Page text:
Sometimes, due to the manner in which the ekadasi tithi and the dvadasi tithis are positioned in relation to the sunrise (there are eight different cases), the vrata is observed on the dvadasi and the fast is broken the next day, the trayodasi.
Such a fast day is called a Mahadvadasi, to distinguish it from a regular dvadasi, which is the day to break the ekadasi fast.
Regarding your questions about the calendar-almanac:
1. Herapancami is correct (9 July 1970).
2. When there is an important Dvadasi, the Ekadasi fasting is transferred on the Dvadasi, and this is called Mahadvadasi. The 26th October, 1970, is actually Dvadasi, so the fasting is observed together, or Ekadasi fasting is disregarded, and the Dvadasi (Mahadvadasi) fasting is taken as important.
Srila Prabhupada:Letter to Pradyumna — Los Angeles 29 April, 1970:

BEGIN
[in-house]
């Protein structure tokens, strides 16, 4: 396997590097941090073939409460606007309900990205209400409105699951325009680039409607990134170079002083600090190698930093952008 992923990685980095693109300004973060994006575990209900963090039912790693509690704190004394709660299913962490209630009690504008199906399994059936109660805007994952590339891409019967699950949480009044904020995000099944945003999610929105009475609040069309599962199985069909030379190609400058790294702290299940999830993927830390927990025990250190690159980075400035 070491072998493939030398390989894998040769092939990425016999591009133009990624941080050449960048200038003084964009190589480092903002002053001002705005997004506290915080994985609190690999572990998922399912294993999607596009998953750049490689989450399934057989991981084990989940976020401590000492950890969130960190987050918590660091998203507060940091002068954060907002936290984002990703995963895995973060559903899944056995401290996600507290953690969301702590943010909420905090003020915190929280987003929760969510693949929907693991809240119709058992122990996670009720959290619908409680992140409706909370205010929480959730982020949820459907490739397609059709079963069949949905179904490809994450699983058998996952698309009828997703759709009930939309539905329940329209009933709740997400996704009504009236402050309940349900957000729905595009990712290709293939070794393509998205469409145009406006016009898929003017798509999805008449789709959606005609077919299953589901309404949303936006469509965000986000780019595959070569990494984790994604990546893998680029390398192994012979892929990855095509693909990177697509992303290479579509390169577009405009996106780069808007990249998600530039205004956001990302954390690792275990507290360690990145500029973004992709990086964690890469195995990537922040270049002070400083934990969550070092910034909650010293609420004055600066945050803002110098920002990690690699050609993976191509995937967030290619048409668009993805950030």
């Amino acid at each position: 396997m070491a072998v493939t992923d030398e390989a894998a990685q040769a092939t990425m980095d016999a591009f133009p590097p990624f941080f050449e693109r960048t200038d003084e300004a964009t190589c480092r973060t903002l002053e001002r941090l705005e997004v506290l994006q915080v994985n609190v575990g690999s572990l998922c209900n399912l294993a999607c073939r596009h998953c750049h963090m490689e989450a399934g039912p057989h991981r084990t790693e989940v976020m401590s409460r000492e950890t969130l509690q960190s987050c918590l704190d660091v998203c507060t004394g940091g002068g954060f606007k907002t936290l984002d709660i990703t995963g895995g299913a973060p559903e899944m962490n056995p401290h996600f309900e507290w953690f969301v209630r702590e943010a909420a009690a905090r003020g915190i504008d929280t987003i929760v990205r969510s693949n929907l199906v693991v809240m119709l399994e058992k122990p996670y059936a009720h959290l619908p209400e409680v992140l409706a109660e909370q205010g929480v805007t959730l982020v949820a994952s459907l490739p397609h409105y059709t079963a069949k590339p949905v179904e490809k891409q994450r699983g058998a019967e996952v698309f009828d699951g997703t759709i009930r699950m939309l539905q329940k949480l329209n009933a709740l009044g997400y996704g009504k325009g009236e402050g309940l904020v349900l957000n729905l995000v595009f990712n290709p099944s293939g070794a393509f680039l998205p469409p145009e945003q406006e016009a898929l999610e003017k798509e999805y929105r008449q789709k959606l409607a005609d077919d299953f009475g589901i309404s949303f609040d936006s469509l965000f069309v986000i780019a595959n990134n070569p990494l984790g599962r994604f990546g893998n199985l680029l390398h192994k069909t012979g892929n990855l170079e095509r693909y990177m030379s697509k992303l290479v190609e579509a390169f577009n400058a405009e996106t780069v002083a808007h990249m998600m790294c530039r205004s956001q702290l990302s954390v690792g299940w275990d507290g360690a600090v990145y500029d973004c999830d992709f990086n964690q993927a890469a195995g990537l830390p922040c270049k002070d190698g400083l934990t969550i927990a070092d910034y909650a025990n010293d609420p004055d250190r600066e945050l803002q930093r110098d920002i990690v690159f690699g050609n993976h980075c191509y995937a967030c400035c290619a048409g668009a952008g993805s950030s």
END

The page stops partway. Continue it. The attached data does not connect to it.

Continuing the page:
If Mahadvadasi is in force, fasting is prohibited on the Ekadasi, but the observance is done on the Dvadasi.
As already said there may be several reason, amongst which there are:
1. If Ekadasi begins after sunrise and ends before sunrise the next day it is considered lost, too short, thus not full, and impure. Therefore the next day is called Unmillani Mahadvadasi.
2. If Dvadasi begins after sunrise and ends before sunrise on the next day (Trayodasi), it is also Lost, and is to be observed as Trisprsa-Mahadvadasi.
3. If Dvadasi falls on the Sunrise two days in a row the first Dvadasi becomes Vyanjuli Mahadvadasi.
4. When the following Amavasya or Purnima falls on sunrise two days in a row the preceeding Dvadasi becomes Paksa-Vardhini-Mahadvadasi, Paksa based.
– Manonatha Dasa (ACBSP)
29 May 2019